Catalyze is focused on compliance, specifically compliant hosting and backend services. Hopefully that’s obvious or we’re doing very badly with marketing and messaging. We typically don’t add “HIPAA” in front of “compliance” because we think of compliance more broadly and there is a stigma in the healthcare industry attached to “HIPAA Compliance”. But, our technology and organizational structure was built with information security at its core, and aspects of HIPAA have driven our policies - especially as it relates to training and educating our team members about the privacy and security of ePHI.
One of the major problems with “HIPAA Compliance” is that the rules that make up HIPAA are more like recommendations than specific rules. Most of them are very high level, and do not necessarily map to specific requirements. That leaves much up to interpretation. Because of this, an emerging standard, backed by some very big names in healthcare (United, CVS, McKesson, and more), is starting to gain acceptance. This new standard is called HITRUST. HITRUST was created to harmonize “the requirements of existing standards and regulations, including federal (HIPAA, HITECH), third party (PCI, COBIT) and government (NIST, FTC)”. It raises the audit bar considerably but, at the same time, establishes a formal certification for healthcare technology security.
HITRUST has created what it calls the Common Security Framework (CSF), which is a dynamic set of requirements. We think of it as a more prescriptive version of the HIPAA rules, but it’s really much more than that. I say dynamic because it is updated periodically, and certifications are mapped to specific versions of the CSF. Formal HITRUST CSF Certification, with the validation of an approved auditor, lasts for 2 years. Smaller vendors can also self assess themselves against the CSF.
We’re excited to share that we’ve officially kicked off our HITRUST audit. Audits are hard to get excited about, but this is one we’ve been looking forward to for a while. The HITRUST audit is much more involved than our HIPAA assessment. It starts with us independently completing the CSF online, which is a good amount of work, then going over all of it with our independent auditors, then doing our on site audit and penetration testing, then submitting everything to HITRUST for certification. Organizations can self assess themselves against the CSF but, since we’re compliance partners for our customers, we are going do the full audit to get to full certification.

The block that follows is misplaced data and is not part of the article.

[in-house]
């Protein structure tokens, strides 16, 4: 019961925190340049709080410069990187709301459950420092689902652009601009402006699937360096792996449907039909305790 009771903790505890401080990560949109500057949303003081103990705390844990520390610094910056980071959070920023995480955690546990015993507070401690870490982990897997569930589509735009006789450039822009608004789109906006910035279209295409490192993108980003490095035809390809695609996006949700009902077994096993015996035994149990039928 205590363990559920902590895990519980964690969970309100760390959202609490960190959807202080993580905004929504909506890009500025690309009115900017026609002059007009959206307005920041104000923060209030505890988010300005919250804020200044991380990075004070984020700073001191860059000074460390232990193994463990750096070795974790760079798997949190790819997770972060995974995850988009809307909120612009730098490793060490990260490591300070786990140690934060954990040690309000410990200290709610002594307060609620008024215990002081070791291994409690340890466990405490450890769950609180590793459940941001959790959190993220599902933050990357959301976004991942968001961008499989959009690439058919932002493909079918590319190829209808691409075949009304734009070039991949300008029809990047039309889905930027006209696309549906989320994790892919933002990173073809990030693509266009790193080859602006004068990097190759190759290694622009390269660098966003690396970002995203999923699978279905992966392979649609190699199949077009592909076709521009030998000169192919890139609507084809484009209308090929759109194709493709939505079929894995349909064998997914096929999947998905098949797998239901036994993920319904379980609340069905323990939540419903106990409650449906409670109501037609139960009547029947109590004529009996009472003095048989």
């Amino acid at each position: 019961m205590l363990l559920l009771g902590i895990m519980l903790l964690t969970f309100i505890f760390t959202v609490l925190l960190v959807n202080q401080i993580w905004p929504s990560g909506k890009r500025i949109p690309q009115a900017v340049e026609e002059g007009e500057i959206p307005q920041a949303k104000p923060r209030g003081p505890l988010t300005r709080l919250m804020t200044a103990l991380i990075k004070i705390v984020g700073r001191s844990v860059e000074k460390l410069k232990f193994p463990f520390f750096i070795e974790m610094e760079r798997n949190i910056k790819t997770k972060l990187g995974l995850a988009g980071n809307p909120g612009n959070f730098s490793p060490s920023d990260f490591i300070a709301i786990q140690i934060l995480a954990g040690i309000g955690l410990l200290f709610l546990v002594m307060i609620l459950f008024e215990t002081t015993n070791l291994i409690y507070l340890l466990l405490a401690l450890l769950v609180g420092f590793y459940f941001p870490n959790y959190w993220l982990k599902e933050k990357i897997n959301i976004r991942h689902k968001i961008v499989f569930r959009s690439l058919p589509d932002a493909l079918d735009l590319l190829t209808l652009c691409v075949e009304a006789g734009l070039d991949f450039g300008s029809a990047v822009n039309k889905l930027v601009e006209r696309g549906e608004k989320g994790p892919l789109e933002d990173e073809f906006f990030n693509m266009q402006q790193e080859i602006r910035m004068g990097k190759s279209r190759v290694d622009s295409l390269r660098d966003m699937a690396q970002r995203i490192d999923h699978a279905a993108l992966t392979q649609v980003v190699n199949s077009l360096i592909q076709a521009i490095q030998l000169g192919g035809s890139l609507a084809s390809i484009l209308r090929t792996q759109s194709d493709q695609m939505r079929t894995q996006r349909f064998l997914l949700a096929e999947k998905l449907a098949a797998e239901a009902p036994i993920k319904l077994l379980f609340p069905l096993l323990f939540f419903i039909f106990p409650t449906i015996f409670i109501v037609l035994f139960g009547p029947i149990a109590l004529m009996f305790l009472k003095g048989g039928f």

This takes time, but it’s something we are committed to and something we feel is important for us and our customers. In talking to customers and prospects, they see value in our approach both to technology and to compliance more broadly. Technology is only one part of us providing compliant hosting and services to our customers. We feel that HITRUST CSF Certification will be an additional benefit to our customers and to our customers’ customers.
There are several additional things falling out of this process, all of which will help us as an organization. We’ll be writing more about this, but we’ve changed the way that we do version control, as well as share publicly, our organizational and information security policies with customers and partners. We’ve also created a better risk assessment process and breach notification strategy. More on these in later posts. If you have any questions about HITRUST, please email firstname.lastname@example.org.